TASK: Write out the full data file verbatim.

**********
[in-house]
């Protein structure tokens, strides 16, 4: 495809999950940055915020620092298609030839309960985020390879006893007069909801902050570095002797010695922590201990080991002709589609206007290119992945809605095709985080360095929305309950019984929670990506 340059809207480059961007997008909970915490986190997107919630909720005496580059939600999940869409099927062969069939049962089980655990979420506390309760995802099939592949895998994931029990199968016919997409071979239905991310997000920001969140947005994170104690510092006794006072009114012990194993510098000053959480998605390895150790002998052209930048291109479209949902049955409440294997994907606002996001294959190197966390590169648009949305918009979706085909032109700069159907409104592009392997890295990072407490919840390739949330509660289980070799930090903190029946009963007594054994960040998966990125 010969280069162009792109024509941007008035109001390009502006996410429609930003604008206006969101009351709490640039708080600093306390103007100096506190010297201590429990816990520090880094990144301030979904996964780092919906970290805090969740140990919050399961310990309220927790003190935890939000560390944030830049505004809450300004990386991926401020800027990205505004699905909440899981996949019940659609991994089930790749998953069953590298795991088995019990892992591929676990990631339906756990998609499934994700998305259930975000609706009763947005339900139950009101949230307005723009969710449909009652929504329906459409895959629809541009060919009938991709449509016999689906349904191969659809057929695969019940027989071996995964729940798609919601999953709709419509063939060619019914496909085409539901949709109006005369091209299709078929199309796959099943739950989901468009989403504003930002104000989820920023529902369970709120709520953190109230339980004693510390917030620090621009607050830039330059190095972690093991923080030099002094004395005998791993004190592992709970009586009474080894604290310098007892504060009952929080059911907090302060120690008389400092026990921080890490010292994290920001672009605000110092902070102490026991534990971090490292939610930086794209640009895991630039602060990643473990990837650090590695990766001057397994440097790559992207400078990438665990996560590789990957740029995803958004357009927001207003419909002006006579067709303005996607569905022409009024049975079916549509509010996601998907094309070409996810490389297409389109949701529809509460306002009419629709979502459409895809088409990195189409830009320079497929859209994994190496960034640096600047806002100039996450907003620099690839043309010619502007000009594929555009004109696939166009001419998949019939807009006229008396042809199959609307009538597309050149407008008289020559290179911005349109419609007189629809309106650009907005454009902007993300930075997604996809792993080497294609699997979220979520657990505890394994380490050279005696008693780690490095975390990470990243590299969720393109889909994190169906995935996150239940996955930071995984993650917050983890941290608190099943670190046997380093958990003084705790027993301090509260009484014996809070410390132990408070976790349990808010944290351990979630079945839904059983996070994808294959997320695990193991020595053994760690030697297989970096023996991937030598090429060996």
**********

[in-house]
């Protein structure tokens, strides 16, 4: 495809999950940055915020620092298609030839309960985020390879006893007069909801902050570095002797010695922590201990080991002709589609206007290119992945809605095709985080360095929305309950019984929670990506 340059809207480059961007997008909970915490986190997107919630909720005496580059939600999940869409099927062969069939049962089980655990979420506390309760995802099939592949895998994931029990199968016919997409071979239905991310997000920001969140947005994170104690510092006794006072009114012990194993510098000053959480998605390895150790002998052209930048291109479209949902049955409440294997994907606002996001294959190197966390590169648009949305918009979706085909032109700069159907409104592009392997890295990072407490919840390739949330509660289980070799930090903190029946009963007594054994960040998966990125 010969280069162009792109024509941007008035109001390009502006996410429609930003604008206006969101009351709490640039708080600093306390103007100096506190010297201590429990816990520090880094990144301030979904996964780092919906970290805090969740140990919050399961310990309220927790003190935890939000560390944030830049505004809450300004990386991926401020800027990205505004699905909440899981996949019940659609991994089930790749998953069953590298795991088995019990892992591929676990990631339906756990998609499934994700998305259930975000609706009763947005339900139950009101949230307005723009969710449909009652929504329906459409895959629809541009060919009938991709449509016999689906349904191969659809057929695969019940027989071996995964729940798609919601999953709709419509063939060619019914496909085409539901949709109006005369091209299709078929199309796959099943739950989901468009989403504003930002104000989820920023529902369970709120709520953190109230339980004693510390917030620090621009607050830039330059190095972690093991923080030099002094004395005998791993004190592992709970009586009474080894604290310098007892504060009952929080059911907090302060120690008389400092026990921080890490010292994290920001672009605000110092902070102490026991534990971090490292939610930086794209640009895991630039602060990643473990990837650090590695990766001057397994440097790559992207400078990438665990996560590789990957740029995803958004357009927001207003419909002006006579067709303005996607569905022409009024049975079916549509509010996601998907094309070409996810490389297409389109949701529809509460306002009419629709979502459409895809088409990195189409830009320079497929859209994994190496960034640096600047806002100039996450907003620099690839043309010619502007000009594929555009004109696939166009001419998949019939807009006229008396042809199959609307009538597309050149407008008289020559290179911005349109419609007189629809309106650009907005454009902007993300930075997604996809792993080497294609699997979220979520657990505890394994380490050279005696008693780690490095975390990470990243590299969720393109889909994190169906995935996150239940996955930071995984993650917050983890941290608190099943670190046997380093958990003084705790027993301090509260009484014996809070410390132990408070976790349990808010944290351990979630079945839904059983996070994808294959997320695990193991020595053994760690030697297989970096023996991937030598090429060996």